The two main solos on “So What” are taken by Miles Davis and John Coltrane. Miles Davis’ solo in particular is regarded as a classic trumpet solo, so you may decide to copy it note for note on guitar. If you would prefer to improvise, then you have a number of options for scales in which to base your solo around. If you are new to jazz improvisation, then you may want to start out with the familiar D minor pentatonic scale:

D Minor Pentatonic Scale Guitar Lessons Colchester

Since D minor pentatonic (D, F, G, A C) is essentially the same scale as D Dorian (D, E, F, G, A, B, C) with two notes omitted, it is perfectly fine to use this scale to improvise over the chords to “So What”. Although this may be the easiest choice to begin with, you may find that it doesn’t sound ‘jazzy’ enough for you, so you may want to experiment with D Dorian instead:

D Dorian Guitar tuitionColchester

Another scale I love to use over this tune is the D Melodic Minor scale. This is essentially the same scale as D Dorian, except the 7th degree of the scale has been raised up a semitone from C to C#. This gives it a little “outside” flavour and can be used to spice things up a little if Dorian gets a little too nice.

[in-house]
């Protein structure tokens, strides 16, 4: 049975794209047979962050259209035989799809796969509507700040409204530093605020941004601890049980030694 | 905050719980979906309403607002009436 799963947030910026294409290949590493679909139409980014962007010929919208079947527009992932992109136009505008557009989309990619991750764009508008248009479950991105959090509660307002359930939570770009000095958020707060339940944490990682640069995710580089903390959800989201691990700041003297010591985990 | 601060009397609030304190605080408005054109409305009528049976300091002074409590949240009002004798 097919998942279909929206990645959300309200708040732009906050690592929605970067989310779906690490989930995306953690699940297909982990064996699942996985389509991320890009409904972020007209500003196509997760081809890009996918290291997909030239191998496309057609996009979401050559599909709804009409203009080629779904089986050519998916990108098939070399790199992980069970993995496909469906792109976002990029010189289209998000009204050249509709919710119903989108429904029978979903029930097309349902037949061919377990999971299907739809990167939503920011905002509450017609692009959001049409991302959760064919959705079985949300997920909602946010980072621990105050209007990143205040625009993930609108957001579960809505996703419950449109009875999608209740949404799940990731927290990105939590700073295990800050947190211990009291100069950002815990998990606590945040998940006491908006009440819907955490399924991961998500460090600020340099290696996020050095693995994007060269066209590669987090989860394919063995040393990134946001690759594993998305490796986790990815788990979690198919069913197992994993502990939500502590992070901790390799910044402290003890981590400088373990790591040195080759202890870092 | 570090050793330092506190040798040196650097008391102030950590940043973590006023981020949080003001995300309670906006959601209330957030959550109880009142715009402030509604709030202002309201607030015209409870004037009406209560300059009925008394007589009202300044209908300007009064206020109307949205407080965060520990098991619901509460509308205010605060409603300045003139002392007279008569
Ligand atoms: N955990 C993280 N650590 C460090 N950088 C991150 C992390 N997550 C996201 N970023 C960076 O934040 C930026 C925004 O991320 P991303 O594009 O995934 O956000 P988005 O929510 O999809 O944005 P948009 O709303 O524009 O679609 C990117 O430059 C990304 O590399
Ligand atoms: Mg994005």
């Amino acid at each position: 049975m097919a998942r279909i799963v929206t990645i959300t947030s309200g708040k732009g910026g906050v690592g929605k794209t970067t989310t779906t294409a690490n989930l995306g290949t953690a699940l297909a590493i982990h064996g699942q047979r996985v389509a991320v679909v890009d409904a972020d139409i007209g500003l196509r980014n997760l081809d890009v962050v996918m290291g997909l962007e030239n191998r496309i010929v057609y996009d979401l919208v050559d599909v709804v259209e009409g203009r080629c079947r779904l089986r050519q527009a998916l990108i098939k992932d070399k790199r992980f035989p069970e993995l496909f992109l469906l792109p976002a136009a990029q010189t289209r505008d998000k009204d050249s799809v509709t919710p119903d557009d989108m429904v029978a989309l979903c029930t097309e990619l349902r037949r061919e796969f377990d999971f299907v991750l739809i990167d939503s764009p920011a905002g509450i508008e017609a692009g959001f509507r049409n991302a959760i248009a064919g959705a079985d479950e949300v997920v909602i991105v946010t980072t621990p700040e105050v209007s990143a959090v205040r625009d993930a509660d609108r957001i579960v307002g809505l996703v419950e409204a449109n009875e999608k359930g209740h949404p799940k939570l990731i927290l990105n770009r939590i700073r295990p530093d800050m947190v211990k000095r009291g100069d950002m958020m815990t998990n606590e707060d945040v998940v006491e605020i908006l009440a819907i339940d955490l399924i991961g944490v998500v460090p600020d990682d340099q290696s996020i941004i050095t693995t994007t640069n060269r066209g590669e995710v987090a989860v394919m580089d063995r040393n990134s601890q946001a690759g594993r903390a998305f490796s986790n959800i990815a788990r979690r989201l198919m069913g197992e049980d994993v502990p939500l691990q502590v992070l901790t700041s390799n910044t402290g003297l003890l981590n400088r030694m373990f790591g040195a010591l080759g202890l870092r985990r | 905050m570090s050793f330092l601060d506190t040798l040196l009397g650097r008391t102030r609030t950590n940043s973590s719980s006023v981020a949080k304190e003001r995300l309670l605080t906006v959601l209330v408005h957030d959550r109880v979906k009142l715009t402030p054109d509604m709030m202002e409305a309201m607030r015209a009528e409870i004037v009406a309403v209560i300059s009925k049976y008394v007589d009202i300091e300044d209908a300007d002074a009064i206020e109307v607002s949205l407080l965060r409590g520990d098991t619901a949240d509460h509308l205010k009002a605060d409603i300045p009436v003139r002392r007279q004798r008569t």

D Melodic Minor scale guitar lessons essex

Each of the scales above should be transposed up a semitone (one fret) on the guitar when improvising over the “B” section of this piece in order to reflect the temporary key change. This will give you Eb Minor Pentatonic, Eb Dorian and Eb Melodic Minor. Personally, I found “So What” a great starting point to practice jazz concepts such as changing key within a solo, as the modulation is fairly straightforward, and there is plenty of time in each section to prepare yourself for the change. This will help prepare you for faster key changes in more complex tunes.

Conclusion

“So What” is a relatively straight forward jazz tunes which will be a great gateway for guitarists who are new to jazz. There is plenty of scope to practice new scales and modes over the solo, as well as the opportunity to try out the concept of building chords based on intervals of the mode rather than sticking to traditional sounds. I hope you have fun learning this jazz classic and, as always, I’ll see you next time.

~PB.

Leave a Reply